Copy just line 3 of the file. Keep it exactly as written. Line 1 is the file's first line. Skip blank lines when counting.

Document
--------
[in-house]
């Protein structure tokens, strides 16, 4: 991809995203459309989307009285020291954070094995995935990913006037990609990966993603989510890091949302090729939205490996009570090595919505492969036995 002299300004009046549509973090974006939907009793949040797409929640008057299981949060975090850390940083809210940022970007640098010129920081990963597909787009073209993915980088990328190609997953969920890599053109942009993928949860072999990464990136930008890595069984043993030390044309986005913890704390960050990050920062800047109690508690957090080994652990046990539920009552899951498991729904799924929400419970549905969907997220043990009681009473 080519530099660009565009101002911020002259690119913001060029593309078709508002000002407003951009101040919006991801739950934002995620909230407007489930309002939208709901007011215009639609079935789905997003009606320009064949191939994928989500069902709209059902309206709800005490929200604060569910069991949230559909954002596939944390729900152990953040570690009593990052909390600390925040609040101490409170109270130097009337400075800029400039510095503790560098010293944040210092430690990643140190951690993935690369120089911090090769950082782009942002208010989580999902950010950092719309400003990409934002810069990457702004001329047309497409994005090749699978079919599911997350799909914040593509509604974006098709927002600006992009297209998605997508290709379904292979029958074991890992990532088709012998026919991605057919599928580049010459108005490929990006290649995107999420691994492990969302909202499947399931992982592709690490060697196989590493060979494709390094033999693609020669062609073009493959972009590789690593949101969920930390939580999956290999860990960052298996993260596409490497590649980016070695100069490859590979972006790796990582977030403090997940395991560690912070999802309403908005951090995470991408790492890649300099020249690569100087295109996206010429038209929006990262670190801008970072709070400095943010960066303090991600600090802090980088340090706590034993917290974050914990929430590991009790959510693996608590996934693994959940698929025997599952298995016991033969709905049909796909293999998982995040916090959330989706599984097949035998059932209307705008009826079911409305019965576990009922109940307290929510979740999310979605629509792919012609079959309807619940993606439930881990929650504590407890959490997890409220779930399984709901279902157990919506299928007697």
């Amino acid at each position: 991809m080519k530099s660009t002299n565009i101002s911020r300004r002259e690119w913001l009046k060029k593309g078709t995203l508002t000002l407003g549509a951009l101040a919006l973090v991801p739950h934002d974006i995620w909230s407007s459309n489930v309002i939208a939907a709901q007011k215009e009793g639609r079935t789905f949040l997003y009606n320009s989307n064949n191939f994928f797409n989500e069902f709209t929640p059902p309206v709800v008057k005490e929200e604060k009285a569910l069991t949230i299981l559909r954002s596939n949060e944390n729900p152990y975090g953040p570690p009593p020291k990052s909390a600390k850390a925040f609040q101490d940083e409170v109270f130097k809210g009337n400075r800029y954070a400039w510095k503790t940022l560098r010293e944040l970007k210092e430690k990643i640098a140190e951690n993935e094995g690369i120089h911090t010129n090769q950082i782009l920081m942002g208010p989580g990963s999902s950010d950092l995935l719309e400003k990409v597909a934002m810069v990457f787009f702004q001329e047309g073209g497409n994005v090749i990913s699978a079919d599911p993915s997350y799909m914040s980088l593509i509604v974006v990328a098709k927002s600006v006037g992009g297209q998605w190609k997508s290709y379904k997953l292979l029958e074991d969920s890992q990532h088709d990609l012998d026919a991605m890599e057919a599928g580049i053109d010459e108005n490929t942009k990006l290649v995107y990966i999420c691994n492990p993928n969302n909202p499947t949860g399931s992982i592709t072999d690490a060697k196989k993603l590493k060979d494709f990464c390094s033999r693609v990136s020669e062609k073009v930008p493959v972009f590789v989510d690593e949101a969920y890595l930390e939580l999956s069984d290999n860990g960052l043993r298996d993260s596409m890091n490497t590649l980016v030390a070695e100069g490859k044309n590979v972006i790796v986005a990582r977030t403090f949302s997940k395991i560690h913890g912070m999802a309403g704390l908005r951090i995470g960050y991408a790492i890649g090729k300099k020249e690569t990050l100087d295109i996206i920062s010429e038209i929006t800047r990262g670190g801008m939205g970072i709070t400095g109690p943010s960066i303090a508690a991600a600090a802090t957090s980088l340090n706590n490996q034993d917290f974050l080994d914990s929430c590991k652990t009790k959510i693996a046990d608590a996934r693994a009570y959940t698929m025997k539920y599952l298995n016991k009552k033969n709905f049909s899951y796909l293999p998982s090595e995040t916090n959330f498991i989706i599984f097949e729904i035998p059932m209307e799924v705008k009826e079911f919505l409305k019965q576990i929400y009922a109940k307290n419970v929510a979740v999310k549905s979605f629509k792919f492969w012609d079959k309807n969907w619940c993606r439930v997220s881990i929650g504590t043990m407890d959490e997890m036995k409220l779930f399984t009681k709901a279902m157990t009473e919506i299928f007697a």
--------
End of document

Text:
């Amino acid at each position: 991809m080519k530099s660009t002299n565009i101002s911020r300004r002259e690119w913001l009046k060029k593309g078709t995203l508002t000002l407003g549509a951009l101040a919006l973090v991801p739950h934002d974006i995620w909230s407007s459309n489930v309002i939208a939907a709901q007011k215009e009793g639609r079935t789905f949040l997003y009606n320009s989307n064949n191939f994928f797409n989500e069902f709209t929640p059902p309206v709800v008057k005490e929200e604060k009285a569910l069991t949230i299981l559909r954002s596939n949060e944390n729900p152990y975090g953040p570690p009593p020291k990052s909390a600390k850390a925040f609040q101490d940083e409170v109270f130097k809210g009337n400075r800029y954070a400039w510095k503790t940022l560098r010293e944040l970007k210092e430690k990643i640098a140190e951690n993935e094995g690369i120089h911090t010129n090769q950082i782009l920081m942002g208010p989580g990963s999902s950010d950092l995935l719309e400003k990409v597909a934002m810069v990457f787009f702004q001329e047309g073209g497409n994005v090749i990913s699978a079919d599911p993915s997350y799909m914040s980088l593509i509604v974006v990328a098709k927002s600006v006037g992009g297209q998605w190609k997508s290709y379904k997953l292979l029958e074991d969920s890992q990532h088709d990609l012998d026919a991605m890599e057919a599928g580049i053109d010459e108005n490929t942009k990006l290649v995107y990966i999420c691994n492990p993928n969302n909202p499947t949860g399931s992982i592709t072999d690490a060697k196989k993603l590493k060979d494709f990464c390094s033999r693609v990136s020669e062609k073009v930008p493959v972009f590789v989510d690593e949101a969920y890595l930390e939580l999956s069984d290999n860990g960052l043993r298996d993260s596409m890091n490497t590649l980016v030390a070695e100069g490859k044309n590979v972006i790796v986005a990582r977030t403090f949302s997940k395991i560690h913890g912070m999802a309403g704390l908005r951090i995470g960050y991408a790492i890649g090729k300099k020249e690569t990050l100087d295109i996206i920062s010429e038209i929006t800047r990262g670190g801008m939205g970072i709070t400095g109690p943010s960066i303090a508690a991600a600090a802090t957090s980088l340090n706590n490996q034993d917290f974050l080994d914990s929430c590991k652990t009790k959510i693996a046990d608590a996934r693994a009570y959940t698929m025997k539920y599952l298995n016991k009552k033969n709905f049909s899951y796909l293999p998982s090595e995040t916090n959330f498991i989706i599984f097949e729904i035998p059932m209307e799924v705008k009826e079911f919505l409305k019965q576990i929400y009922a109940k307290n419970v929510a979740v999310k549905s979605f629509k792919f492969w012609d079959k309807n969907w619940c993606r439930v997220s881990i929650g504590t043990m407890d959490e997890m036995k409220l779930f399984t009681k709901a279902m157990t009473e919506i299928f007697a």